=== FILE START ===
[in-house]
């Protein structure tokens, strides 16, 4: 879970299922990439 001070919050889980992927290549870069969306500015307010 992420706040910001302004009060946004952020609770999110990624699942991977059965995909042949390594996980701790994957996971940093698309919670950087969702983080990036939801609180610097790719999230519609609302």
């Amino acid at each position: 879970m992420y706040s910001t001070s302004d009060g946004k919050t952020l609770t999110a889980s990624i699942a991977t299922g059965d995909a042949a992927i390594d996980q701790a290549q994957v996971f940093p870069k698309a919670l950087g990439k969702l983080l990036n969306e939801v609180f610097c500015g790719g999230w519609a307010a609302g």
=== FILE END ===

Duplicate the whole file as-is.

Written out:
[in-house]
């Protein structure tokens, strides 16, 4: 879970299922990439 001070919050889980992927290549870069969306500015307010 992420706040910001302004009060946004952020609770999110990624699942991977059965995909042949390594996980701790994957996971940093698309919670950087969702983080990036939801609180610097790719999230519609609302």
């Amino acid at each position: 879970m992420y706040s910001t001070s302004d009060g946004k919050t952020l609770t999110a889980s990624i699942a991977t299922g059965d995909a042949a992927i390594d996980q701790a290549q994957v996971f940093p870069k698309a919670l950087g990439k969702l983080l990036n969306e939801v609180f610097c500015g790719g999230w519609a307010a609302g």